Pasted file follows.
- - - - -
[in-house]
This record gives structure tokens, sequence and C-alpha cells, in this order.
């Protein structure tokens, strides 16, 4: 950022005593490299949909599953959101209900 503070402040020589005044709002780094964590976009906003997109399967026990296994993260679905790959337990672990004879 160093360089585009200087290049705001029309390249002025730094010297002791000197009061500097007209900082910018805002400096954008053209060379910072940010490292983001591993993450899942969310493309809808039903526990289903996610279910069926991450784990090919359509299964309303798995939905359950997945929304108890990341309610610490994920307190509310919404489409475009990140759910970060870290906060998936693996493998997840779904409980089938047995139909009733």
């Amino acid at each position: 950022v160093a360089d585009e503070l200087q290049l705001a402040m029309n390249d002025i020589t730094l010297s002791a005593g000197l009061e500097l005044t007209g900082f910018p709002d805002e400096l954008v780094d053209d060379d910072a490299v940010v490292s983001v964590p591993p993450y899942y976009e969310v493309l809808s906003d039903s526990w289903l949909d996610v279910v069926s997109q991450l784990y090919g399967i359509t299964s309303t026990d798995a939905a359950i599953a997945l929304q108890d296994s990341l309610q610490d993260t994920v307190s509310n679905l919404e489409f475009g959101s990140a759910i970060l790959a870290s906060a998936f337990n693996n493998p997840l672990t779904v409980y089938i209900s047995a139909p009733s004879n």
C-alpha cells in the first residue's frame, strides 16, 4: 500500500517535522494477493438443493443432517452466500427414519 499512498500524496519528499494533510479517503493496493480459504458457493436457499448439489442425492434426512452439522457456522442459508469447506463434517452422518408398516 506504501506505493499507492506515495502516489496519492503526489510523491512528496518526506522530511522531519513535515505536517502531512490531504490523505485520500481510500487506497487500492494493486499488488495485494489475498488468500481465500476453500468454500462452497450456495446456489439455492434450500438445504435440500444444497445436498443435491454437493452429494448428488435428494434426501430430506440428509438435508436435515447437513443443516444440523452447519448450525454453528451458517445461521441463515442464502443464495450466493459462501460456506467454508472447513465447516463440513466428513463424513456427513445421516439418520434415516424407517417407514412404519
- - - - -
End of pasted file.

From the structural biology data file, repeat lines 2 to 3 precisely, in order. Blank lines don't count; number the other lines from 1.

This record gives structure tokens, sequence and C-alpha cells, in this order.
């Protein structure tokens, strides 16, 4: 950022005593490299949909599953959101209900 503070402040020589005044709002780094964590976009906003997109399967026990296994993260679905790959337990672990004879 160093360089585009200087290049705001029309390249002025730094010297002791000197009061500097007209900082910018805002400096954008053209060379910072940010490292983001591993993450899942969310493309809808039903526990289903996610279910069926991450784990090919359509299964309303798995939905359950997945929304108890990341309610610490994920307190509310919404489409475009990140759910970060870290906060998936693996493998997840779904409980089938047995139909009733």